El-Kurd, currently Palestine correspondent for The nation and author of RIFQA, his first anthology of poetry, is scheduled to be streamed live from New York for two sessions this Sunday and next Tuesday. Along with his twin sister Muna, he was named by the 100 most influential people in the world time magazine in 2021.
Peter Wertheim, CEO of the Executive Council of Australian Jewry, said PwC’s statements of solidarity with the Jewish and Ukrainian communities in Australia are encouraging, as is the decision to remove the PwC logo from the festival website.
“Australians rightly place a high value on the right to freedom of expression and have long recognized that when misused to spread racism and hate propaganda, whether by the far right or the extreme, that right is transgressing the reasonable limits left. Both are unacceptable.
“Adelaide Writers Week cannot be a forum for dialogue and debate when only one side of the dispute over Israel is allowed to be presented by multiple speakers, without a speaker with a contrary view being given a platform. Nor can the discussion be meaningful, and even less respectful, when two of the speakers have long been making derogatory generalizations about entire national or ethnic groups,” he said.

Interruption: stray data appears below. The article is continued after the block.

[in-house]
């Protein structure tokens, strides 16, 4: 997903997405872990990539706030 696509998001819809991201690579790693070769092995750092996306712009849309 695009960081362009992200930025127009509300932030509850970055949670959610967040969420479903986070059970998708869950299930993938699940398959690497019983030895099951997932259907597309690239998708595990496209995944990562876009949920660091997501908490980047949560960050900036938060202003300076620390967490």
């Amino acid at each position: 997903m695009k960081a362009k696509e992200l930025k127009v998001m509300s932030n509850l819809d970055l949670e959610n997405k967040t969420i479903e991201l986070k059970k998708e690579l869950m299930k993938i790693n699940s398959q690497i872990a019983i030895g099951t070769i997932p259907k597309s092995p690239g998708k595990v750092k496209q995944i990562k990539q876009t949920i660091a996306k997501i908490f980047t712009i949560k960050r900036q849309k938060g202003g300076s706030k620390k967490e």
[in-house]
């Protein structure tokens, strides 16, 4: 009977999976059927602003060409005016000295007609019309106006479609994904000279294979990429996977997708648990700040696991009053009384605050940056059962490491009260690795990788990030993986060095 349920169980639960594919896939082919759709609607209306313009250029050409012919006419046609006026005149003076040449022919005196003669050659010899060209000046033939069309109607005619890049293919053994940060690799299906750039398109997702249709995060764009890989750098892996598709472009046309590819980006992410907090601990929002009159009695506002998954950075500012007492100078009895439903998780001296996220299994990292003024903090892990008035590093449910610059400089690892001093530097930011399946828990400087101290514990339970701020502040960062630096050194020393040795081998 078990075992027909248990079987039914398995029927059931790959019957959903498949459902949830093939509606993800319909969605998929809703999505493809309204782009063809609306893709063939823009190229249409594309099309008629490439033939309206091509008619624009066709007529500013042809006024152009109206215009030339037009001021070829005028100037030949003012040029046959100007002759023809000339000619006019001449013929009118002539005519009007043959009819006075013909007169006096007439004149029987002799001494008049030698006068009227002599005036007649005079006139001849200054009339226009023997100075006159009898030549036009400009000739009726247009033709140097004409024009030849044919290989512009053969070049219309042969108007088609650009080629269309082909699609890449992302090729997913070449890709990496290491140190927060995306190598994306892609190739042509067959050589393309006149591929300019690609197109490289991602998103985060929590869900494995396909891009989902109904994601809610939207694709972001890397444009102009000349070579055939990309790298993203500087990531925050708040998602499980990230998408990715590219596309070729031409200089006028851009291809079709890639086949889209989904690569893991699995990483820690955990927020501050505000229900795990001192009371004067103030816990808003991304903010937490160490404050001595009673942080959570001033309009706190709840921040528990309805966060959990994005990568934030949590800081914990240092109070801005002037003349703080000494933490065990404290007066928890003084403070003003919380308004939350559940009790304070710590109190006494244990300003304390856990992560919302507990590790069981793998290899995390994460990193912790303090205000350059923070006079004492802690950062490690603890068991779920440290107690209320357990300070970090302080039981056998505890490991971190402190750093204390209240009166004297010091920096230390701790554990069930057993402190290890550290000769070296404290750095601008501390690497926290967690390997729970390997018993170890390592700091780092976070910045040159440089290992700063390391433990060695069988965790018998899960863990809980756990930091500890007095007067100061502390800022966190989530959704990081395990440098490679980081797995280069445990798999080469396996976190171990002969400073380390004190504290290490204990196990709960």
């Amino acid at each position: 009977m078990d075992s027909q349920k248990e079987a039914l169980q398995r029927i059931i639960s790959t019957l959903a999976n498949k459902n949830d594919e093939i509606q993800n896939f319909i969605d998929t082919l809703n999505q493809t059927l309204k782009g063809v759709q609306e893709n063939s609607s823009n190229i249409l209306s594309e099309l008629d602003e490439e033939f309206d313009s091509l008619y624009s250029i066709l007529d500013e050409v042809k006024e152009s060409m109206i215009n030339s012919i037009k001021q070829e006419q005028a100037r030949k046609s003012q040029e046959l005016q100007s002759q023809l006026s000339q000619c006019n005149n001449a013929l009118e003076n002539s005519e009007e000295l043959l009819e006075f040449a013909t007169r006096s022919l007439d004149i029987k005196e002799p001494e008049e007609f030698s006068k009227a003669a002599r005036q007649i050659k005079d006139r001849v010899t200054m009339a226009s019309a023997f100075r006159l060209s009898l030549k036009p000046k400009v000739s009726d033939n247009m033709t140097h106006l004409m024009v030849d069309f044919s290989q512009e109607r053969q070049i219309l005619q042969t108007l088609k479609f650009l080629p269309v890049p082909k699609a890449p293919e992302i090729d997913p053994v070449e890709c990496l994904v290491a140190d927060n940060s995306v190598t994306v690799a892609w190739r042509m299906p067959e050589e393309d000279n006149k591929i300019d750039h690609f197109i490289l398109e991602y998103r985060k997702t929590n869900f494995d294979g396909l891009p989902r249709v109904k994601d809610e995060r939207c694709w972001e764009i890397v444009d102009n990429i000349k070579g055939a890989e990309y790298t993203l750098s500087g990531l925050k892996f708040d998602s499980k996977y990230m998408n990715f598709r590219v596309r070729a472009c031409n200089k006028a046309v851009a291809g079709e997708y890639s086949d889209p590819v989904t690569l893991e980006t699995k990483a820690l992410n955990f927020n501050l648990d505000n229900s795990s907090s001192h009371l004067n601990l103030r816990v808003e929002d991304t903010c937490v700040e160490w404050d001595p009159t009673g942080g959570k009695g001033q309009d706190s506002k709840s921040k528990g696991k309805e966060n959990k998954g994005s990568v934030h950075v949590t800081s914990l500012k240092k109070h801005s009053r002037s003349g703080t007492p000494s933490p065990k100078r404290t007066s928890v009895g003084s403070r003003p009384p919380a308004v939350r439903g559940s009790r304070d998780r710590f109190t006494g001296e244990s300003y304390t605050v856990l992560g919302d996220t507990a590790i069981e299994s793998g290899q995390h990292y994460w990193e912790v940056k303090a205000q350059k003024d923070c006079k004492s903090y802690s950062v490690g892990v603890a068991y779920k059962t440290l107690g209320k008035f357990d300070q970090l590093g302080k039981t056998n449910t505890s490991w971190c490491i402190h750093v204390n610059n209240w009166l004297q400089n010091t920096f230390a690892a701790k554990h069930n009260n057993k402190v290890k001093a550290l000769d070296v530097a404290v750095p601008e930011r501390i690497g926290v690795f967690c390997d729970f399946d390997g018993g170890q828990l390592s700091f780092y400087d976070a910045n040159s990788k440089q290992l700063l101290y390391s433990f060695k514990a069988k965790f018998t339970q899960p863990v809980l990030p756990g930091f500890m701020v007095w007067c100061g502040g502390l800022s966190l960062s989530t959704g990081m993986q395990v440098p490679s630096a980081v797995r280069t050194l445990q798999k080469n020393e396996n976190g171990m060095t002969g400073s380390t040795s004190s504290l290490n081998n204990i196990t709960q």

The Zionist Federation of Australia also welcomed PwC’s distancing from the Adelaide Festival.
Louise Adler, director of Adelaide Writers’ Week, could not be reached for comment. This imprint has also solicited comments from Abulhawa and El-Kurd.
The Booklist is a weekly newsletter for book lovers from book editor Jason Steger. Get it delivered every Friday.
https://www.smh.com.au/culture/books/pwc-withdraws-support-for-adelaide-festival-20230228-p5co3t.html?ref=rss&utm_medium=rss&utm_source=rss_culture PwC withdraws support for Adelaide Festival over admission of Palestinian authors